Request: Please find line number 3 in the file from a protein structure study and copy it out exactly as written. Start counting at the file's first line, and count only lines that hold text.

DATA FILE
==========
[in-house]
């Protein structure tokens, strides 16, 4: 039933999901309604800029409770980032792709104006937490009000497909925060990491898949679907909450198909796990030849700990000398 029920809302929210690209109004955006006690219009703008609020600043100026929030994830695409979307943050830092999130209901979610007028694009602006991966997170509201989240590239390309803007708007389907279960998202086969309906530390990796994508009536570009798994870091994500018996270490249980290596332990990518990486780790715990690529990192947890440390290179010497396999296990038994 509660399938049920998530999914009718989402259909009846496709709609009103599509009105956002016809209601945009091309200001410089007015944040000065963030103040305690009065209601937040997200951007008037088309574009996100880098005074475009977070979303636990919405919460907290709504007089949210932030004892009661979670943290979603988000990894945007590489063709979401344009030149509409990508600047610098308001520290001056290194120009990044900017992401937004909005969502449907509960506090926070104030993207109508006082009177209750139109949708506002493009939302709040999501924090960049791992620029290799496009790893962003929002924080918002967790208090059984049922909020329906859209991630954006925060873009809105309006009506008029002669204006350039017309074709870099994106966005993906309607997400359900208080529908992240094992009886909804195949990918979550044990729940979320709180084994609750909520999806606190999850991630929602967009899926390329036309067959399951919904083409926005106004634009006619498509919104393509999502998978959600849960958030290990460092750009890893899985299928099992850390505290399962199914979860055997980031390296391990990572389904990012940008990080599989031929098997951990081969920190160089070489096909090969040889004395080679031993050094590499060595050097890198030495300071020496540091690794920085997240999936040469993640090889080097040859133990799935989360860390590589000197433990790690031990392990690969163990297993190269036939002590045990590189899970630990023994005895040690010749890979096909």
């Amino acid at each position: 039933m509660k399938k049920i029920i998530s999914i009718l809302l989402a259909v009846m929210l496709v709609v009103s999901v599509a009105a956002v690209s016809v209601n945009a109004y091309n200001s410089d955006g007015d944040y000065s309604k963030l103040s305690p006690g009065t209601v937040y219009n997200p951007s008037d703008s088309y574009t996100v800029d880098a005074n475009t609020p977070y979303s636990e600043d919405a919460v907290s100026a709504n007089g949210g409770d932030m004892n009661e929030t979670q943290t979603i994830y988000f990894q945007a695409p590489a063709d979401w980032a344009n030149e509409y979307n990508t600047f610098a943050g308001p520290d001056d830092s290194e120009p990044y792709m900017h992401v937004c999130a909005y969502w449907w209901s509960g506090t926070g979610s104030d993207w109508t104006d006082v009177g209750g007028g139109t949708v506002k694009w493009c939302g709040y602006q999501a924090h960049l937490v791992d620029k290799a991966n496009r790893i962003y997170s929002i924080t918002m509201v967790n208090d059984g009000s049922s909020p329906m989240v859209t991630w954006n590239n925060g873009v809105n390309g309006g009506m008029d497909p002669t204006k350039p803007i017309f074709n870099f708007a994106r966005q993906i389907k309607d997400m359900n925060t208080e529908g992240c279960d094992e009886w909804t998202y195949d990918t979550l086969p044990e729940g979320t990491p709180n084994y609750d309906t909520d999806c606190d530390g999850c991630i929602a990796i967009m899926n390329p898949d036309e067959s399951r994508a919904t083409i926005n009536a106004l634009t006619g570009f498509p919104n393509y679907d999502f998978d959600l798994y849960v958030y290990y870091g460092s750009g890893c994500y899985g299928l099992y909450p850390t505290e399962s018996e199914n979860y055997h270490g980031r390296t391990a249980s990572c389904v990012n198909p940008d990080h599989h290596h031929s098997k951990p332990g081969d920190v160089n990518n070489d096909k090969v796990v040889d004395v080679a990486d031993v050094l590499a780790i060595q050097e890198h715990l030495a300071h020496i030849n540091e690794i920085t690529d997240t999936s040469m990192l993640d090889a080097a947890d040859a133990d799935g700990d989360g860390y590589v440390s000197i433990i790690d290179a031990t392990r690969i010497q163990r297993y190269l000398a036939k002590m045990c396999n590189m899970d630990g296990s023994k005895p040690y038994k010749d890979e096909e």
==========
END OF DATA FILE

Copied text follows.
């Amino acid at each position: 039933m509660k399938k049920i029920i998530s999914i009718l809302l989402a259909v009846m929210l496709v709609v009103s999901v599509a009105a956002v690209s016809v209601n945009a109004y091309n200001s410089d955006g007015d944040y000065s309604k963030l103040s305690p006690g009065t209601v937040y219009n997200p951007s008037d703008s088309y574009t996100v800029d880098a005074n475009t609020p977070y979303s636990e600043d919405a919460v907290s100026a709504n007089g949210g409770d932030m004892n009661e929030t979670q943290t979603i994830y988000f990894q945007a695409p590489a063709d979401w980032a344009n030149e509409y979307n990508t600047f610098a943050g308001p520290d001056d830092s290194e120009p990044y792709m900017h992401v937004c999130a909005y969502w449907w209901s509960g506090t926070g979610s104030d993207w109508t104006d006082v009177g209750g007028g139109t949708v506002k694009w493009c939302g709040y602006q999501a924090h960049l937490v791992d620029k290799a991966n496009r790893i962003y997170s929002i924080t918002m509201v967790n208090d059984g009000s049922s909020p329906m989240v859209t991630w954006n590239n925060g873009v809105n390309g309006g009506m008029d497909p002669t204006k350039p803007i017309f074709n870099f708007a994106r966005q993906i389907k309607d997400m359900n925060t208080e529908g992240c279960d094992e009886w909804t998202y195949d990918t979550l086969p044990e729940g979320t990491p709180n084994y609750d309906t909520d999806c606190d530390g999850c991630i929602a990796i967009m899926n390329p898949d036309e067959s399951r994508a919904t083409i926005n009536a106004l634009t006619g570009f498509p919104n393509y679907d999502f998978d959600l798994y849960v958030y290990y870091g460092s750009g890893c994500y899985g299928l099992y909450p850390t505290e399962s018996e199914n979860y055997h270490g980031r390296t391990a249980s990572c389904v990012n198909p940008d990080h599989h290596h031929s098997k951990p332990g081969d920190v160089n990518n070489d096909k090969v796990v040889d004395v080679a990486d031993v050094l590499a780790i060595q050097e890198h715990l030495a300071h020496i030849n540091e690794i920085t690529d997240t999936s040469m990192l993640d090889a080097a947890d040859a133990d799935g700990d989360g860390y590589v440390s000197i433990i790690d290179a031990t392990r690969i010497q163990r297993y190269l000398a036939k002590m045990c396999n590189m899970d630990g296990s023994k005895p040690y038994k010749d890979e096909e």